The USPS has requested another rate hike to take effect on July 9th. Click below to see a rate comparison chart of current first-class rates compared to the proposed rates.
And the industry takes another hit from the USPS with the second rate hike of 2023. See below for a chart showing current postal rates compared to the proposed July 9th rates for marketing mail.
The USPS has filed for another rate hike set to take place on July 9, 2023. Click below to see a rate comparison chart for current nonprofit rates compared to the proposed July rates.
Non profits need to incorporate this significant rate hike in their budgets for the balance of 2023 and anticipate another 4-6% rate hike at the start of 2024.
For the third year in a row, the United States Postal Service is raising the prices throughout the holidays.
They requested a temporary price increase on mail services used during the peak holiday season. In a statement, the USPS said the temporary rate adjustments are similar to ones in past years aimed at helping them cover extra handling costs and to ensure a successful peak season.
Price increases range from 25 cents to upwards of $6 per package, are planned to go into effect on October 2, 2022 and last through January 22, 2023 for mailings that include Priority Mail, Priority Mail Express and First-Class Package Service.
The Postal Regulatory Commission still has to approve the higher rates.
Last month, the cost of a US postage stamp increased by 2 cents, raising the cost of mailing a first-class letter by 3.4%, to 60 cents. Parcels and packages are where the Postal Service is really making its money today. The USPS handles final delivery of many packages shipped by online retailers such as Amazon, with items delivered in bulk to the post office nearest to the buyer’s home.
Nobody is certain how to best manage the current commercial paper shortage. With the open enrollment, holiday, and political mailing season only a couple of months away, we are encouraging our clients to to order paper now. Prices continue to climb (faster than gasoline), and delivery times continue to extend! Worse yet, there is no guarantee that the paper we order today and expect delivery by August will actually arrive!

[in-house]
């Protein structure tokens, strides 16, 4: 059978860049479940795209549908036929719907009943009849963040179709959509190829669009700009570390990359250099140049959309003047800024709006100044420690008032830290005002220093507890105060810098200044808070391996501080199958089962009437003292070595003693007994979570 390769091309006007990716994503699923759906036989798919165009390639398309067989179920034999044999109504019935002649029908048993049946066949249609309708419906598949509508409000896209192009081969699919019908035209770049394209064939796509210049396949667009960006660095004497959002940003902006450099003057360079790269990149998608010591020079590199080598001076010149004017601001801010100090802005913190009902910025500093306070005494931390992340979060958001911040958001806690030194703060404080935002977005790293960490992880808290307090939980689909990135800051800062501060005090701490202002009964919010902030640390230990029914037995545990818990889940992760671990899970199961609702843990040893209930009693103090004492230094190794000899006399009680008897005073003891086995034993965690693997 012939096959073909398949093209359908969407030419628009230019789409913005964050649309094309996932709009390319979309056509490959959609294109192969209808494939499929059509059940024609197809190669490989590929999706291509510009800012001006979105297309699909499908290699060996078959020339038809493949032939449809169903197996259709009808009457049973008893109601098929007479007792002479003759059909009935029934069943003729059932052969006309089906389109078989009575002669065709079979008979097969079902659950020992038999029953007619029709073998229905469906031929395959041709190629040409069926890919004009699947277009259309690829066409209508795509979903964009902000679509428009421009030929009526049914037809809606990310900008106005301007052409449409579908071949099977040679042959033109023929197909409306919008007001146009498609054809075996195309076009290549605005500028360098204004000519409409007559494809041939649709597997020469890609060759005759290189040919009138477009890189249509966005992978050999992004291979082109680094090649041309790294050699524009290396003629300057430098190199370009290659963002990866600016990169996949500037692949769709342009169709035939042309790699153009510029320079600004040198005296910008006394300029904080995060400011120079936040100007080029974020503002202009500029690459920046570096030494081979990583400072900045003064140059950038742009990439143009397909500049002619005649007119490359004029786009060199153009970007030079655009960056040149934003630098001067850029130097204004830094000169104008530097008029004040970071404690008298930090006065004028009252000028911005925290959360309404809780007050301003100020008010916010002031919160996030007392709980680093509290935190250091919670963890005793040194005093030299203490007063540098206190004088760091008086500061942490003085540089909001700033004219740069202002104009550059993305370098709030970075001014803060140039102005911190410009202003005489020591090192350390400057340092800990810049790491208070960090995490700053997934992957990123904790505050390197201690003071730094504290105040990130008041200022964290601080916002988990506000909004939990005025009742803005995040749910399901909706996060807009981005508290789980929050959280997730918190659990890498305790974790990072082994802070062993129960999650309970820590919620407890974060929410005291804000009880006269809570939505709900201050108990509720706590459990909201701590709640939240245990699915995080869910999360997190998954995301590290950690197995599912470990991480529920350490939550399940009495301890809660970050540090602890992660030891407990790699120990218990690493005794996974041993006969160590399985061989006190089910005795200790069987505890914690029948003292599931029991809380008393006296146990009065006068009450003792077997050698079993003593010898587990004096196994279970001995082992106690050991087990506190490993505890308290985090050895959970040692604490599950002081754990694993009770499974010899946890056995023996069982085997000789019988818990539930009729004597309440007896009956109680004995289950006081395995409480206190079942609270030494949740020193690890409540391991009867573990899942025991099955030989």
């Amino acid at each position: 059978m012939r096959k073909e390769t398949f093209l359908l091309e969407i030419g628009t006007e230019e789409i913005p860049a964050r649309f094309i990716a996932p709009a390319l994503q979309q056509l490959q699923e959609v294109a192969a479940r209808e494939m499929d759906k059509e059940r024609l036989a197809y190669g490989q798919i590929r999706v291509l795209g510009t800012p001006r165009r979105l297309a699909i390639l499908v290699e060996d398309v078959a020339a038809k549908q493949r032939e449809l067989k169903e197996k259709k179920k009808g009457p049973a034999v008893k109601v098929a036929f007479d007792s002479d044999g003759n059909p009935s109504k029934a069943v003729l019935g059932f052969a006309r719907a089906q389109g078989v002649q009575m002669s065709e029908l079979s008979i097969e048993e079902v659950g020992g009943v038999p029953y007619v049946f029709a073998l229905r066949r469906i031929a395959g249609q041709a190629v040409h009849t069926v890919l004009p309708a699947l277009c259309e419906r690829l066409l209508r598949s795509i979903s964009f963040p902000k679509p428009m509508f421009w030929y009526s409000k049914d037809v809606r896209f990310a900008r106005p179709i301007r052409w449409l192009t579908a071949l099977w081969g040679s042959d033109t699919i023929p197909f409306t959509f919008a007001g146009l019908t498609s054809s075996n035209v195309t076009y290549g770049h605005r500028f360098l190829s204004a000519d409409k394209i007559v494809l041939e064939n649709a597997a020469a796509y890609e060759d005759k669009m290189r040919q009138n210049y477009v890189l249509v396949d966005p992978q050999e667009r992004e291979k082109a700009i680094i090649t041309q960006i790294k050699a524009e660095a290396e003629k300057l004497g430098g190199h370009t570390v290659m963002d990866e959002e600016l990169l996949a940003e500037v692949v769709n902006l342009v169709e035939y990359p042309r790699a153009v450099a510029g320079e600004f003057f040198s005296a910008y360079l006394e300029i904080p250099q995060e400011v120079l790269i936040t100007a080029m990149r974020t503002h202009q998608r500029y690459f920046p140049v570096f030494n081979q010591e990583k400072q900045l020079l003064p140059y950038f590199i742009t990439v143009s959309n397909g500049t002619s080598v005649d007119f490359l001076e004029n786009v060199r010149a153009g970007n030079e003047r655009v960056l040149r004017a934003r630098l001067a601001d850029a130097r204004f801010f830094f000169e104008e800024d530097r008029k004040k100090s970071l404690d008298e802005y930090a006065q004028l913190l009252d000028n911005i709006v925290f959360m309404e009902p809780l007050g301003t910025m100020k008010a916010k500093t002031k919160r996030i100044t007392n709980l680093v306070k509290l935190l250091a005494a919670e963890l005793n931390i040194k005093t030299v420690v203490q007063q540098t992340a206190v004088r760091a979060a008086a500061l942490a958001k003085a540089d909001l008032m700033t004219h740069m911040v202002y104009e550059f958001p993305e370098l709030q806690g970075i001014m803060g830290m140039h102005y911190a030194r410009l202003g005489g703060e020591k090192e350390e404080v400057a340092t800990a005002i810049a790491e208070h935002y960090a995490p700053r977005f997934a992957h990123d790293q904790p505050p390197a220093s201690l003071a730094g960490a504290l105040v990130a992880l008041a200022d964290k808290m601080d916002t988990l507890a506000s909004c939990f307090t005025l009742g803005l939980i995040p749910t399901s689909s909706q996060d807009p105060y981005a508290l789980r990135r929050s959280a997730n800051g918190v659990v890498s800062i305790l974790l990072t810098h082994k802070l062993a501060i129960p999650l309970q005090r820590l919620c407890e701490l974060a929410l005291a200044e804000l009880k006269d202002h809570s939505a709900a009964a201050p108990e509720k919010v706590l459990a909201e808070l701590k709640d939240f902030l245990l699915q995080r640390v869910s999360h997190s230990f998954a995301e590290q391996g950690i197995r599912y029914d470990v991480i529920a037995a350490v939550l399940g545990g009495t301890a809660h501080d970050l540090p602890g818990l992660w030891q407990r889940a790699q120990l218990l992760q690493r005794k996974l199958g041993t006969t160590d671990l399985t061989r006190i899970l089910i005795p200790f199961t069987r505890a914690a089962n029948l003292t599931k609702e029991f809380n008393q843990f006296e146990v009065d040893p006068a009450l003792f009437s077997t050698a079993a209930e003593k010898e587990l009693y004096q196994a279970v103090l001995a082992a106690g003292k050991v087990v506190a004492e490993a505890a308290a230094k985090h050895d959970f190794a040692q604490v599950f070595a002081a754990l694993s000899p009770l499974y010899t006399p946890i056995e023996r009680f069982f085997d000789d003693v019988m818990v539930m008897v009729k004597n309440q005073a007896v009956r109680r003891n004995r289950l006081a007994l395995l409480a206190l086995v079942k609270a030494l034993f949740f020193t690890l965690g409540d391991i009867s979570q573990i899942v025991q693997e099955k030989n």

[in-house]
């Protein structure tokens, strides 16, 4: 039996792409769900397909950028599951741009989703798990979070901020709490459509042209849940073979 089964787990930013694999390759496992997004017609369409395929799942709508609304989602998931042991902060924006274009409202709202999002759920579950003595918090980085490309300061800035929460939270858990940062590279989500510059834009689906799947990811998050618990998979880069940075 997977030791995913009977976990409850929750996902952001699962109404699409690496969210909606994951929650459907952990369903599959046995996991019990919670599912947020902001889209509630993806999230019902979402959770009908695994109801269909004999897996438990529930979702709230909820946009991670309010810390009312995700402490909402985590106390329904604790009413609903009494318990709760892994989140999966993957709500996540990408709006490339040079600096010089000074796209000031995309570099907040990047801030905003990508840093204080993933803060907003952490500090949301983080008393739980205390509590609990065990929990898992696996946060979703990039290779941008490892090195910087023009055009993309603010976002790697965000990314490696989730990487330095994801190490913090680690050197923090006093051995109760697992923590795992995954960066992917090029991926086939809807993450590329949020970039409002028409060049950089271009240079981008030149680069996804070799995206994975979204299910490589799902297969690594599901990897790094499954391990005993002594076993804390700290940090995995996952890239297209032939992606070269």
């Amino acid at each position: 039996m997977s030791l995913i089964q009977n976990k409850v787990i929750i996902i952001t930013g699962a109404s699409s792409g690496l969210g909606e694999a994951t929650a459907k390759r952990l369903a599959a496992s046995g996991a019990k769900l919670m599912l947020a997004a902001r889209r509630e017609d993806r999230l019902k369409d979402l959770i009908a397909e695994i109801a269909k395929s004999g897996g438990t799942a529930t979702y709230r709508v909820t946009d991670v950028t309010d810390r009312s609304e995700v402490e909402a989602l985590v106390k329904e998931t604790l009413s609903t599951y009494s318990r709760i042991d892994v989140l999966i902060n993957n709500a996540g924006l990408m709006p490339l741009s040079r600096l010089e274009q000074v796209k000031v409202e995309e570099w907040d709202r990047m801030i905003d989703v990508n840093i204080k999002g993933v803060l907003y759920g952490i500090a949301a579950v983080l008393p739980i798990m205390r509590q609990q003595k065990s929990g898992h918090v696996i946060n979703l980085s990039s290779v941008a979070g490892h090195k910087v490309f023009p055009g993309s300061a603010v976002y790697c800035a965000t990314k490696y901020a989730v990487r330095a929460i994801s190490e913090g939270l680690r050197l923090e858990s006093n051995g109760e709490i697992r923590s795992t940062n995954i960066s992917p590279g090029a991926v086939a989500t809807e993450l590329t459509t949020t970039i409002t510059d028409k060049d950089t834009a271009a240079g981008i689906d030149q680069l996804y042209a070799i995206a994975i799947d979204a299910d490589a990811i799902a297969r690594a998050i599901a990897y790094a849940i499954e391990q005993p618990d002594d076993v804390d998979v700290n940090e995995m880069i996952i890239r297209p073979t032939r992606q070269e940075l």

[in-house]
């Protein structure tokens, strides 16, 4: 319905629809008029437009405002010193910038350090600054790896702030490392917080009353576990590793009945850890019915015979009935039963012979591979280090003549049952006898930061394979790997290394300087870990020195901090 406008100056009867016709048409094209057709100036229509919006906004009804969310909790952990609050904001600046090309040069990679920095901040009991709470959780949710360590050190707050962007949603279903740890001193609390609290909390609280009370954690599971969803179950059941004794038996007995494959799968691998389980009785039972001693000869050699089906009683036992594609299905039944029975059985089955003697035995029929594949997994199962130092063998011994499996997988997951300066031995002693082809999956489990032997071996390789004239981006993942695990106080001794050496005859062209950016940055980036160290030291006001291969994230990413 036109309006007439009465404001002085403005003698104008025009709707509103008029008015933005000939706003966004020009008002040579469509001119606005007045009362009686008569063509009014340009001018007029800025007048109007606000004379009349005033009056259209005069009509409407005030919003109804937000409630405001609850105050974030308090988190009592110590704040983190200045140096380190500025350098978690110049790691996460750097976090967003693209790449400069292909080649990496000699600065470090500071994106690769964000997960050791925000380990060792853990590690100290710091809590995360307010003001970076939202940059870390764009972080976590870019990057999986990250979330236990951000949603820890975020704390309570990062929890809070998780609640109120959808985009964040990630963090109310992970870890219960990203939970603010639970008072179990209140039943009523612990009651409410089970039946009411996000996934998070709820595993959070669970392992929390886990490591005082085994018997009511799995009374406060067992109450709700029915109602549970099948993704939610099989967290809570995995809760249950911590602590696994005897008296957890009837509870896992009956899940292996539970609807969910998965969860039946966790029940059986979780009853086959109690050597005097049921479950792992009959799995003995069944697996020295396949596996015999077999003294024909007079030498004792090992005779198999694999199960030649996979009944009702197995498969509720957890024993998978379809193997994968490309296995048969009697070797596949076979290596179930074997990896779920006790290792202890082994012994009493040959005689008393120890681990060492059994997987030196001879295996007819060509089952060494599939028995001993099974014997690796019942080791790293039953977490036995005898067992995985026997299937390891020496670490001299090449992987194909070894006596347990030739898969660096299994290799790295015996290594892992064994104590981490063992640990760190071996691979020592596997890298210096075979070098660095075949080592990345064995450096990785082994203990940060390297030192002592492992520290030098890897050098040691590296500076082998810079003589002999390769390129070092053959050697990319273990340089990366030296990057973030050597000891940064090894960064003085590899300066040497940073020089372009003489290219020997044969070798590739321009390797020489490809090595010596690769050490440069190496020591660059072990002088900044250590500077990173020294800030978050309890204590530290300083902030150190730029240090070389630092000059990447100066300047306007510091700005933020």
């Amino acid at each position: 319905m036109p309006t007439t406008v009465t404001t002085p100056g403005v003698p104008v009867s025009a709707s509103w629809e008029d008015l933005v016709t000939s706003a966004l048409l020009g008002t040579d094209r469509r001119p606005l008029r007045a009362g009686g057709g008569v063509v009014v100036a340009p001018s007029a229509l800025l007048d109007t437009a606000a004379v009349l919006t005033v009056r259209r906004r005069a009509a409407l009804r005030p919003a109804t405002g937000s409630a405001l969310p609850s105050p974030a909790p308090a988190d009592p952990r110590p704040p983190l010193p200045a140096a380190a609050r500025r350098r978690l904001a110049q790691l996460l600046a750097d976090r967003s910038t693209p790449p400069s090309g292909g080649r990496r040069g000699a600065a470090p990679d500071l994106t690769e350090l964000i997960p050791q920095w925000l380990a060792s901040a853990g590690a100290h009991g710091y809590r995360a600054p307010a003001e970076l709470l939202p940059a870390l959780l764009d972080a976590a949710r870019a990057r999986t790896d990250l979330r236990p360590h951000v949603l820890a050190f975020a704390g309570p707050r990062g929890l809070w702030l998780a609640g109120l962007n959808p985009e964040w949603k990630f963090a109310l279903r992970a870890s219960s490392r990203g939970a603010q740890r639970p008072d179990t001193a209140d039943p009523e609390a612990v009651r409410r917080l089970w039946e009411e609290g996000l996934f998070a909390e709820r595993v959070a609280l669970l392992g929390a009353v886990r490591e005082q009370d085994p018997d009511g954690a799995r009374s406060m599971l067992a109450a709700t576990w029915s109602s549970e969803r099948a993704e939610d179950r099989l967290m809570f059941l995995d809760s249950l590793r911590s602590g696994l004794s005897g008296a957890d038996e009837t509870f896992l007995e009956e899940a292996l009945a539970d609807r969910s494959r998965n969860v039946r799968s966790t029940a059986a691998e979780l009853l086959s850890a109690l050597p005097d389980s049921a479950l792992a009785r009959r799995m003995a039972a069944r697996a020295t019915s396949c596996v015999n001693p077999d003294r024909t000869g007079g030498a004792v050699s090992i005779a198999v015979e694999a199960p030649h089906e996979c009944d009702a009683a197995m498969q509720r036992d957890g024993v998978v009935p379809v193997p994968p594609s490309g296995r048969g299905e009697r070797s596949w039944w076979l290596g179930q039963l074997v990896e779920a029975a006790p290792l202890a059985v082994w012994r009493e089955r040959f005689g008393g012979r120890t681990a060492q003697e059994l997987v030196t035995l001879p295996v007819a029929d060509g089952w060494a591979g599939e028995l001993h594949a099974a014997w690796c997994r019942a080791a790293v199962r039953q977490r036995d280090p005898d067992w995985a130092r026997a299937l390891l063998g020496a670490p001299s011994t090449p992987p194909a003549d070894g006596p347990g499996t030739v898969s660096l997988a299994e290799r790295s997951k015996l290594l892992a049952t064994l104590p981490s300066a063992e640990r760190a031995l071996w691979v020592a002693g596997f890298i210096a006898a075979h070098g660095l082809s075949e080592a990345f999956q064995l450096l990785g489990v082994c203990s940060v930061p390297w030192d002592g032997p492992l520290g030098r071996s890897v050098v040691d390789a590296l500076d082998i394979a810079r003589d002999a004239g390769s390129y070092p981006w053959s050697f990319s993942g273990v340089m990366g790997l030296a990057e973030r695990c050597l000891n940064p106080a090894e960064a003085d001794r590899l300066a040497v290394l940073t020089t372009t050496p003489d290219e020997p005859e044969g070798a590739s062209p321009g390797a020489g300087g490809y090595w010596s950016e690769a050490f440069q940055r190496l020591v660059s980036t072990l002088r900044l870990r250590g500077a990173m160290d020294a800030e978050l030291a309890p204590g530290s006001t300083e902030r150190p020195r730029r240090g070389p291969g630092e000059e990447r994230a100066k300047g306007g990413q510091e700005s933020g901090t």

The problem started a while ago. Even before the pandemic, restrictive environmental regulations, aging/expensive equipment, and skyrocketing labor costs contributed to many mills closing because they were unable to compete. Also, many mills quit producing commercial printing paper and began manufacturing board stock as the packaging industry flourished. That’s when the U.S. paper shortage began. We weren’t too worried because mills from overseas were able to fill the void.
Companies adopted the “Just In Time” operative to allow for decreased amounts of inventory saving valuable space and reducing costs. JIT works great when the supply chain is whole. Thanks to the pandemic, the supply chain today is broken and on many levels.
U.S. Ports are still scrambling to catch up and are a primary source of disruption. There is also a container problem in on the other side of the ocean. Lou Caron, President of The Printing Industries Association of Southern California (PIASC) blogged that he was told that the Korean paper mills are producing at max capacity but couldn’t find enough containers to ship their inventory. Most likely because there are so many here waiting to be unloaded. Remember, the paper mills are competing for the same container space that giants like Amazon and Walmart need.
Another hurdle is that it takes a long period of time for a paper mill to come back online. It can take up to six-months. As the pandemic cycles in waves, mills have shutdown, re-opened, shutdown, and re-opened causing significant delays and reducing available inventory nationwide.
In short, we are all vying for paper and trying to prepare for the upcoming mailing season. We strongly recommend that you order paper early. If you are planning to mail in the fall, order your paper now. Unfortunately, costs are higher than we have ever seen before, and as mentioned earlier, the mills aren’t guaranteeing complete delivery.
We need to be flexible and adapt to the current situation. Be open to using different types of paper or trying a different type of mailer. The paper shortage has dramatically affected the envelope industry as well. You may want to consider self-mailers or postcards in lieu of envelope mailings this fall. Most importantly, start your plan and paper as soon as possible.